This year the Tour of Nilgiris has grown bigger and better. The rider list has grown from 40 to 70 and the ’09 edition takes into consideration the requirements of riders with varying skill levels, different bicycles and the desire to get as much as possible from the tour. Expert help in the form of bicycle mechanics and health-care professionals will be available to all riders throughout the 8 day journey, covering a total of 901 kms.

As kids, we loved our bikes. It signified liberation and independence, one’s first set of wheels. It is time to get back to them (And I of course don’t mean the tri-cycles) for the greater good of the world. And that is what this tour is about, ultimately.

“You’re gonna win the Tour De France one day” – Chris Carmichael, Lance’s coach said to him.
“You’re gonna be on the Tour Of Nilgiris one day” – I, the coach and the pupil, say to myself.

Written by Sangfroid

October 25, 2009 at 8:24 pm

Lepakshi

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Being agnostic to religion, places of worship or religious towns do not appeal much to me.
I have been appreciated for my aesthetic sense, all right, but that does not make me an architect or a designer.

Considering the above, what was I doing at the 14th century temple town called Lepakshi on my country’s Independence Day ?
The answer lies in the fact that Lepakshi meant travel. Travel by road, riding my bike, which I so cherish doing.

The heavy overnight rain was causing concerns and fellow riders had almost trashed the plan. The ride however started, although as late as 0830 hrs instead of the planned 0630 hrs. Time wasn’t a concern as the distance was minuscule. At Hebbal, two more riders joined taking our count to six, and of bikes to five. Until we reached BIAL, the needle never went beyond 60 kmph, thanks to the blackberry wielding cops that Bangalore is seeing of late.

NH4 being a part of the Golden Quadrilateral, although with numerous diversions, is heaven for burning rubber.

As straight as a needle - Cruising on NH4

As straight as a needle - Cruising on NH4

We cruised, ripped, ambled until we halted at Kamat, at 1100 hrs, for a late breakfast.
As I always mention, any ride in this part of the world is incomplete without the proverbial Idli Dosa and other South Indian delicacies.
And Kamat is one chain which has set good standards in serving the same.
We filled ourselves and finished it with a cup of milky tea.
Those wanting the black variety of it were left to sulk.

The destination was close from here but as luck would have it we missed the left turn and overshot by quite some distance. In the end, it was estimated to be around 50 kms of unwanted riding. I, for one, did not seem to mind that. The weather was perfect for riding. It drizzled in between but remained overcast mostly.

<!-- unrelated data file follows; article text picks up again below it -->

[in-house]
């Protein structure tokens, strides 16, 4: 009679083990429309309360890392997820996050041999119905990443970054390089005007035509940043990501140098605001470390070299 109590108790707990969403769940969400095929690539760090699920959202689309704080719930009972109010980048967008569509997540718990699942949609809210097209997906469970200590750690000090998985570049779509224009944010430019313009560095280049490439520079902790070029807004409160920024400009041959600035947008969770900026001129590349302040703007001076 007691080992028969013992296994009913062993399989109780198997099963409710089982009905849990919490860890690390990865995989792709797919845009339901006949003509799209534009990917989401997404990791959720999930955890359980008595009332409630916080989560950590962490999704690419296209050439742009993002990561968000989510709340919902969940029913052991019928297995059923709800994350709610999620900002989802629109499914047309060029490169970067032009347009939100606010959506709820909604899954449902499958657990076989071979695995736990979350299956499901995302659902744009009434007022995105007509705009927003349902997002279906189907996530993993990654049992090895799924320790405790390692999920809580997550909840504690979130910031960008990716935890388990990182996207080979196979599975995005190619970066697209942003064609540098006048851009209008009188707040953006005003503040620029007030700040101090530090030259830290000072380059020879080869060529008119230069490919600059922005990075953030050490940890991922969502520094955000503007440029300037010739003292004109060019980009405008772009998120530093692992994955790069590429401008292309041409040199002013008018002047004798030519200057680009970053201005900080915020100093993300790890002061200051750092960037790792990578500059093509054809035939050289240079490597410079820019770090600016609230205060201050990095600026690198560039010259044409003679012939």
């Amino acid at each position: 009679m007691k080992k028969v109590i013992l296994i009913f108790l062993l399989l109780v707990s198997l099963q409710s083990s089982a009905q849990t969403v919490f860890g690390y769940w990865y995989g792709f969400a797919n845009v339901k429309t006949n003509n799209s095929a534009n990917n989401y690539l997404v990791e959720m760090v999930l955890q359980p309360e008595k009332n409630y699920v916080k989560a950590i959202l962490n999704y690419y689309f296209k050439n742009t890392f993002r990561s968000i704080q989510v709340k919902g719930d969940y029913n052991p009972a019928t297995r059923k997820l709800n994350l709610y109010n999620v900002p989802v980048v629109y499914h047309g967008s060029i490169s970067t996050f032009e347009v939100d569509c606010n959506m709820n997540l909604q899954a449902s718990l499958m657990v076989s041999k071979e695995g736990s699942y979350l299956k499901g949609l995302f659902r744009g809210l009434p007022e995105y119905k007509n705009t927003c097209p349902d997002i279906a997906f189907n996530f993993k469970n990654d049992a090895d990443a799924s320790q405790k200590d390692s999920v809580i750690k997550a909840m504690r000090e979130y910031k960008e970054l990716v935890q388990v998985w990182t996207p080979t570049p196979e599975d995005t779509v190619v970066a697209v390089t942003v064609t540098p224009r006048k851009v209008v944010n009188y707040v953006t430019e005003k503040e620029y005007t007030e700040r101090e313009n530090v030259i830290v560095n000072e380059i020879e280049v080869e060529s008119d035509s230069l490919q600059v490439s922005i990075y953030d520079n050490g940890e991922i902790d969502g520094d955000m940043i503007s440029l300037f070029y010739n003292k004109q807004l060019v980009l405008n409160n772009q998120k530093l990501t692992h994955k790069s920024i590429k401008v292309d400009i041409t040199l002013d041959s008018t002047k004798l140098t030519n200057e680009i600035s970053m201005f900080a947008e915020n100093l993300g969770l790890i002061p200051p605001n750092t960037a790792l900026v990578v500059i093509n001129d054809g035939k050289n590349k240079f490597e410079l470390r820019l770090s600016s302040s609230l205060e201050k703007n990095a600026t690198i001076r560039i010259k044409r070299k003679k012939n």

We reached Lepakshi at 1400 hrs and headed straight to the main temple.

In one word, it was – Grand.

The carvings of the Sheshnag and Ganesha stood out in particular. I wanted to go click happy but a ‘Change the batteries’ message greeted me when I switched on the camera. For the record, of late I’ve seen a number of off days with my electronic gadgets.

Lord Shiva, his holy serpent and ... a mortal

Lord Shiva, his holy serpent and ... a mortal

Anyways, we spent a good two hours checking out the two temples. The main is called Vidarbha (an incarnation of Shiva) temple and the other one is the Nandi temple. The line of pillars and the architecture reminded me of Hampi. In spite of being kilometers apart, interestingly, the Nandi is so positioned that it faces the Sheshnag in the main temple. This particular imagery was depicted in most of the postcards selling there and had me confused until I got to know this tidbit. And that was the ‘Aha’ moment for the day.

On our way back, we stopped for chai on the highway while some bought guavas. We had taken a liking to the guavas earlier, when we waited for the riders to regroup. Lack of a good eating joint on this route forced us to stop at Kamat yet again.

Colors of Independence

Colors of Independence

We made sure to order different stuff than what we did for breakfast. Guess what, it was yummy again. Post that, we did some Independence Day photography – the tricolor fluttering on our bikes.

I felt proud to be an Indian. But as it is said, excessive pride leads to downfall, so I let it pass of quickly.

1930 hrs and I was back home – happy and content!

In hindsight, it was a fun day of disciplined riding and meeting some new riders.
Lepakshi is a must visit for the historically / architecturally inclined. Others wouldn’t be disappointed too.

For  more pics, visit Gomsi’s album

Important Information


Place – Lepakshi, Andhra Pradesh, India
Distance from Bangalore – Approx 125 kms
Food – Kamat Upachar (On NH4, 50 kms before the destination)
Route – NH4 (BLR-HYD) all the way barring the last 15 kms.